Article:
Building our collective understanding of the true cost of food


In June 2018, the TEEBAgriFood Scientific and Economic Foundations Report was launched prior to World Environment Day in New Delhi, India. The intellectual and theoretical foundations for the TEEBAgriFood evaluation framework are developed in this report. And with this framework, we have an important opportunity to test the power and potential of true cost accounting across food and agriculture systems.

Applying the TEEBAgriFood framework
There are a number of applications of the TEEBAgriFood framework underway, focused on making visible the full costs of food by investing in efforts to identify, measure, and value the positive and negative environmental, social, and health externalities of food and agricultural systems, and to deploy innovative strategies to effect associated policy and market change.

Studies led by UN Environment include analyzing wheat value chains in northern India and livestock and soy/maize value chains in Brazil. The TEEBAgriFood valuation framework is also being applied to several countries in Africa, as well as in Colombia, Thailand, Brazil, China, India, Indonesia, Malaysia, and Mexico, financed by the European Commission Partnership Instrument, European Commission and German International Climate Initiative.

The Global Alliance for the Future of Food is also supporting two application studies: an application of the framework to Malawi’s Farm Income Subsidy Program by Stephanie White from Michigan State University, and an application of the framework to conventional and organic corn systems in the Mississippi basin by Harpinder Sandhu, from Flinders University. In support of this work, the Sustainable Food Trust is undertaking a study to analyze on-farm sustainability metrics with the overall objective to catalyse an international architecture with a common framework for measuring and valuing sustainability of farming and food systems.

“High volatility characterizes maize markets, diets are poorly diversified, malnutrition among children remains high, and poverty levels have increased in recent years. In addition, environmental resource stocks such as agrobiodiversity and soil fertility, which are particularly critical to smallholder farmers who are not able to easily access purchased inputs, are deteriorating due to the continuous cropping of hybrid maize on small tracts of land.” Stephanie White, MSU, USA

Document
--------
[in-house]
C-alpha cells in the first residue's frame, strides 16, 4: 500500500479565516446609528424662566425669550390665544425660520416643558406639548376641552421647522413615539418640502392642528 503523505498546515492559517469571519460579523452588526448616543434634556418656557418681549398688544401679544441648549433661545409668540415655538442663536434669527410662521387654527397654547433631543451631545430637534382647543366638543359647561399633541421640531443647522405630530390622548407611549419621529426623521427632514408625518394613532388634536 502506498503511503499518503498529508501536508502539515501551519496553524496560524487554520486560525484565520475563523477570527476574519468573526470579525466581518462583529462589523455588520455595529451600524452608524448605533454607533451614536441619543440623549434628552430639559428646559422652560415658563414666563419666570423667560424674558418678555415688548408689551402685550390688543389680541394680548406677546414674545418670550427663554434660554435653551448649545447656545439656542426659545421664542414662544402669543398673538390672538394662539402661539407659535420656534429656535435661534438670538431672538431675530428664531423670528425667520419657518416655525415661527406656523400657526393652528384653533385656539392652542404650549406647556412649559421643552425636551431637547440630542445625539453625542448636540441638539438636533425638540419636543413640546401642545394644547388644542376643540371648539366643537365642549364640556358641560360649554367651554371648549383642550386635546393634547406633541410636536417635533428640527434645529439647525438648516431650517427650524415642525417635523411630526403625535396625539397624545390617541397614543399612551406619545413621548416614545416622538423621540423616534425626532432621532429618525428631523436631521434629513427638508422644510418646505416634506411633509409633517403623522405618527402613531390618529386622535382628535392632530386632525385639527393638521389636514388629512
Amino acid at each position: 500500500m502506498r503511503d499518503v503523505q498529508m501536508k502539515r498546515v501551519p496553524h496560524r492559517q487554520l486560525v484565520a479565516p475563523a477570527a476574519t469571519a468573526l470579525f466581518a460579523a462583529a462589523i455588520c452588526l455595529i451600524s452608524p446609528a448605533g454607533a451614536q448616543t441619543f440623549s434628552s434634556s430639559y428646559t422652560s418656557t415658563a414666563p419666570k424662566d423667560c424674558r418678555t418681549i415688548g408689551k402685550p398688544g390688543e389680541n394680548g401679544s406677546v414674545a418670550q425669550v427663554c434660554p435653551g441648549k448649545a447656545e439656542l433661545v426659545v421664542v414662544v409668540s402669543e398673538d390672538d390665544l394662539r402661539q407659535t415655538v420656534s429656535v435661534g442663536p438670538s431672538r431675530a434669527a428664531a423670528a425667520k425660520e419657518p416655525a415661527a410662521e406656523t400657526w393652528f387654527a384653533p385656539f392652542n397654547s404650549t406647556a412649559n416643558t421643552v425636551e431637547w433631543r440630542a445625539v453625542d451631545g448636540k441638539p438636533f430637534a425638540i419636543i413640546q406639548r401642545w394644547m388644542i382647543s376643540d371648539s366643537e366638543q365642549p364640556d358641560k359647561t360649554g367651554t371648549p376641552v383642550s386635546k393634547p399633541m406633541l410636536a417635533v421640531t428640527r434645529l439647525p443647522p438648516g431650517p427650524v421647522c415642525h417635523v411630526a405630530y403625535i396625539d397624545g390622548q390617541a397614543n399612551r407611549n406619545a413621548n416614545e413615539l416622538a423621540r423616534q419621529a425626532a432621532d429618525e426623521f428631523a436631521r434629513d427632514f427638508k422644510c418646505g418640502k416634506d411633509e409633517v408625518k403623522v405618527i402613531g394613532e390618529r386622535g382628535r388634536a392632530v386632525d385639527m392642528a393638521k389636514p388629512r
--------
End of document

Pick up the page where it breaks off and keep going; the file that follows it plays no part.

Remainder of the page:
Maize in Malawi
The notion that maize is central to food security in Malawi is a widely held view. To date, however, ‘maize-led development’ has produced disappointing outcomes. The study provides an overview of the historical, political, environmental context of the maize agrifood system in Malawi, and uses the TEEBAgriFood framework to analyze maize in relation to three distinct parameters: input stocks and flows, fertility stocks and flows, and maize stocks and flows. It explores the costs of remaining beholden to a maize-centric agrifood system, as well as the factors that keep this system in place despite calls for agricultural diversification.

Corn in the Mississippi Basin
In this study of corn in the Mississippi basin, the TEEBAgriFood evaluation framework is applied to understand and value links between produced, social, human and natural capital in two production systems. The study evaluates the true costs and benefits associated with conventional and organic corn production systems by examining all impacts and dependencies within the value chains. This analysis supports policy and practice in order to improve corn production systems and minimise impacts on environment and human health in the Mississippi basin.

“The linkages between four capitals and various impacts and dependencies in corn production systems are being further investigated to analyze farm, environmental and health policies and other system drivers related to corn production. The costs and benefits evaluated in the two corn production systems will be used to develop recommendations for appropriate end users, including farmers and policymakers.” Harpinder Sandhu, Flinders University, Australia

Harmonizing sustainability assessment and metrics on farms
The Sustainable Food Trust is working with a small group of farmers and land managers in the United Kingdom to begin developing a harmonised framework and common language for assessing the sustainability of all farming systems.

“At present, most farmers and land managers participate in multiple and overlapping sustainability assessment schemes, required to satisfy several different stakeholders, including government, certifiers and food companies. It has been estimated that worldwide there are more than 100 different on-farm sustainability assessment tools in existence, as a result of which food producers are subjected to unnecessary bureaucracy, time and expense in meeting these compliance requirements,” says Patrick Holden, Sustainable Food Trust, United Kingdom.

More information about the Global Alliance’s work on true cost accounting can be found, here. And a number of interviews and articles are available on TEEBAgriFood, speaking to the power and potential of TCA to transform food systems. Interviews with report authors and Facebook live interviews with Ruth Richardson and Pavan Sukhdev are available through these links. Original op-eds were published in Reuters, InterPress Service, and Grist.